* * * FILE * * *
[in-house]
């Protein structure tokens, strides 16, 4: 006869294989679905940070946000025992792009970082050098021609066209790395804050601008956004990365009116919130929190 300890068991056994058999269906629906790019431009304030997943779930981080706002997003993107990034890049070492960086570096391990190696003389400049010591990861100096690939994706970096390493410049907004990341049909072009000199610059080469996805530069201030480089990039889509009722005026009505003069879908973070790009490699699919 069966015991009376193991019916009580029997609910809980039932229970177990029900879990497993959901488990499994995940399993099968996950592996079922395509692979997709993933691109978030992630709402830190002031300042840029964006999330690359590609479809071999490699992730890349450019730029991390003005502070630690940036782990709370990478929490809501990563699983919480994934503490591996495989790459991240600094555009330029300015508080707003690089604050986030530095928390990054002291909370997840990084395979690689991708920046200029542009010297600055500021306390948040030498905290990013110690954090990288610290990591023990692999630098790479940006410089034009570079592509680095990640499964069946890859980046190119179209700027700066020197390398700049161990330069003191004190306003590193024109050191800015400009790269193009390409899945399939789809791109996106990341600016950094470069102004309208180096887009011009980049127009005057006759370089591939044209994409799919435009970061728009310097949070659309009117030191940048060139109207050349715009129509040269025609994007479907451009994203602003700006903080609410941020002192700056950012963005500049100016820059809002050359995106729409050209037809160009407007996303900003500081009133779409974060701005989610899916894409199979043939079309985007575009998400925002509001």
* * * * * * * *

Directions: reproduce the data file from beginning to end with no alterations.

[in-house]
């Protein structure tokens, strides 16, 4: 006869294989679905940070946000025992792009970082050098021609066209790395804050601008956004990365009116919130929190 300890068991056994058999269906629906790019431009304030997943779930981080706002997003993107990034890049070492960086570096391990190696003389400049010591990861100096690939994706970096390493410049907004990341049909072009000199610059080469996805530069201030480089990039889509009722005026009505003069879908973070790009490699699919 069966015991009376193991019916009580029997609910809980039932229970177990029900879990497993959901488990499994995940399993099968996950592996079922395509692979997709993933691109978030992630709402830190002031300042840029964006999330690359590609479809071999490699992730890349450019730029991390003005502070630690940036782990709370990478929490809501990563699983919480994934503490591996495989790459991240600094555009330029300015508080707003690089604050986030530095928390990054002291909370997840990084395979690689991708920046200029542009010297600055500021306390948040030498905290990013110690954090990288610290990591023990692999630098790479940006410089034009570079592509680095990640499964069946890859980046190119179209700027700066020197390398700049161990330069003191004190306003590193024109050191800015400009790269193009390409899945399939789809791109996106990341600016950094470069102004309208180096887009011009980049127009005057006759370089591939044209994409799919435009970061728009310097949070659309009117030191940048060139109207050349715009129509040269025609994007479907451009994203602003700006903080609410941020002192700056950012963005500049100016820059809002050359995106729409050209037809160009407007996303900003500081009133779409974060701005989610899916894409199979043939079309985007575009998400925002509001």